Cotes de Bordeaux St. Macaire was created as an official appellation in 1937. The region of St. Macaire takes its name from a seldom planted, dark-skinned grape variety. Located just east of the Premieres Cotes de Bordeaux, the area includes 10 different communes.

The small region has 64 hectares under vine with close to 50 different growers. The terroir is mostly clay and limestone soils. Roughly, 16,500 cases of wine are produced in Saint Macaire each vintage. The main grapes planted are Sauvignon Blanc, Semillon and Muscadelle. Most of the wine from Saint Macaire is sweet white wine.

Those are the only wines allowed to use the appellation designation. The Cotes de Bordeaux St. Macaire appellation also produces dry white wine and a tiny amount of red wine, which are generally Merlot-based.

Those wines are sold as generic AOC Bordeaux. However, the best red wines from the region can be classified as Bordeaux Superieur. Look for wines from Domaine de Bouillerot, Chateau Perayne and Le Loustalet.

Graves Superieurs is part of the Graves appellation. The designation is reserved for sweet, white Bordeaux wines from the Graves appellation. Created in 1936, along with the Graves appellation, which later gave birth to Pessac Leognan in 1987.

Technically any wine from sweet, white Bordeaux wine from Graves or Pessac Leognan can be labeled as a Graves Superieurs, or they can be sold as a generic AOC Bordeaux wine. Look for Chateau Saint Robert, Vignobles Andre Lurton, and Chateau Brondelle.

Graves de Vayres was created in 1936. It’s a small sub-area in the Entre Deux Mers appellation, that is not more than 30 minutes from the city of Bordeaux.

The main communes that make up the appellation are Vayres and Arveyres. Even though the area has the name of Graves in its title, it is not related to the famous Graves appellation.

The appellation takes its name from its gravelly soils. The region has a long history of being cultivated with grapes as the ancient Romans first planted vines when they occupied the region. Historical ruins can still be found in the appellation.

The Graves de Vayres region is roughly 700 hectares in size. Graves de Vayres produces sweet white Bordeaux wine, although some dry, white Bordeaux wine is also made here. Only sweet white wines are allowed to be labeled as Graves de Vayres.

Red wines and dry white Bordeaux wines are sold as generic AOC Bordeaux wine. However, the best red wines are able to be classified as Bordeaux Superieur. The red wines are all mostly Merlot-based.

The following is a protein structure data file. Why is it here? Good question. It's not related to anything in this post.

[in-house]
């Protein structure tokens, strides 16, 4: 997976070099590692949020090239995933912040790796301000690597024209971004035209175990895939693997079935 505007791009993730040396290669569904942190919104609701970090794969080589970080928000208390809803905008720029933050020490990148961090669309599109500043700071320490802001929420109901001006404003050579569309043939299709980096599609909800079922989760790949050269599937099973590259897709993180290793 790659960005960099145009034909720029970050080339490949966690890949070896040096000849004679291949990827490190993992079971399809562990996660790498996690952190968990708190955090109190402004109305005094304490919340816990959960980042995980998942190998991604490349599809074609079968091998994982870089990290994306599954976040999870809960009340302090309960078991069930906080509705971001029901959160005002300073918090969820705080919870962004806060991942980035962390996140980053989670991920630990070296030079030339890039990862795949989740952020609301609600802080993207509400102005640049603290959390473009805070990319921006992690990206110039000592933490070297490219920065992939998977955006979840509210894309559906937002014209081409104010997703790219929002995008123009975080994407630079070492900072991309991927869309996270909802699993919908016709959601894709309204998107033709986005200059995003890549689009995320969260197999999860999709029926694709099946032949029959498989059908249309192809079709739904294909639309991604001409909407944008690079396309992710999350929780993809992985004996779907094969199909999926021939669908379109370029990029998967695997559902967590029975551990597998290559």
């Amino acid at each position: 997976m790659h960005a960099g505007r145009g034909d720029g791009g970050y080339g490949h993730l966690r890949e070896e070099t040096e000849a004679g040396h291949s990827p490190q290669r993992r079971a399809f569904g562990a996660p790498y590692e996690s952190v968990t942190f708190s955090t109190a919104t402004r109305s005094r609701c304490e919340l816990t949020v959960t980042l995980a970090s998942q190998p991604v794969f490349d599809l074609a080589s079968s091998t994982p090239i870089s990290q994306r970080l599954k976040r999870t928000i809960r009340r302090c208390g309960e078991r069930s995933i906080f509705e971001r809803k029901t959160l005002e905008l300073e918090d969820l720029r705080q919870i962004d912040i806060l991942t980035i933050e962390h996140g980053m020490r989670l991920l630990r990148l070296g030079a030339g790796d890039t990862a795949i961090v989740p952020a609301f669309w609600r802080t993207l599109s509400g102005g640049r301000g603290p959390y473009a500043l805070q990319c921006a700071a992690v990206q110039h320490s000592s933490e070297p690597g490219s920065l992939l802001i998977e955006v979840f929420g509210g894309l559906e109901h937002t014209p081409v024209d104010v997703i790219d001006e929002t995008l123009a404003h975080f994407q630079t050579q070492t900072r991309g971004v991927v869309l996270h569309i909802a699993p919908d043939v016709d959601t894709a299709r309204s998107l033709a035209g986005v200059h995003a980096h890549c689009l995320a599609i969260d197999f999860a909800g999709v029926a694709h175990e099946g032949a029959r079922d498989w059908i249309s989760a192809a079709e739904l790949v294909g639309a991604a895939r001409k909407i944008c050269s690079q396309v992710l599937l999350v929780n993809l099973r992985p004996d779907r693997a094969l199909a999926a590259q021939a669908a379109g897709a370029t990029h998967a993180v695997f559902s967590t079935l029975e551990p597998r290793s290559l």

The white wines are made primarily from Sauvignon Blanc, Semillon, and Muscadelle, although growers are allowed to plant Merlot Blanc. However, Merlot Blanc is limited to no more than 30% of the final blend. Look for wines from Chateau Goudichaud, Les Fleur des Graves, Chateau Haut Gayat and Chateau Pichon Bellevue.

Haut Benauge was officially created in 1955 as an appellation. The little-known region consists of 9 communes. The small region is mostly used for the production of white Bordeaux wine.

Haut Benauge is a part of the Entre Deux Mers appellation. The terroir varies with soils of limestone, gravel, sand, and clay. Interestingly, wines from the appellation can be labeled as any of the following; Haut Benauge, Entre Deux Mers, or Entre Deux Mers Haut Benauge.

The best red wines are sold as Bordeaux Superieur. The remainder of the wines from the region as sold as generic AOC Bordeaux wine. Look for wines from Chateau Morlan Tulliere, Chateau de Bertin and Chateau Laubarit. Red and white Bordeaux wine are produced in the Haut-Benauge appellation.

Loupiac is a sub-region of the Entre Deux Mers appellation that was created in 1936. The Loupiac appellation has close to 350 hectares under vine. Almost 70 different chateaux produce wine in Loupiac.

The terroir is limestone, gravel, and clay soils situated not far from the Cadillac appellation and close to the right bank of the Garonne River. You can see the vineyards of Barsac that are located just across the Garonne.

As the vineyards reside close to the river, with its micro-climate, the terroir is perfect for the development of botrytis, due to the morning fog and sunny, warm days.

Similar to what you find in Sauternes, the vines are planted with mostly Semillon, followed by Sauvignon Blanc, Muscadelle and Sauvignon Gris. The region has old vines.

For example, Dauphine Rondillon has vines that are more than 100 years old. Look for wines from Vignobles Darriet, Chateau du Cros, and Chateau Jean Fonthenille.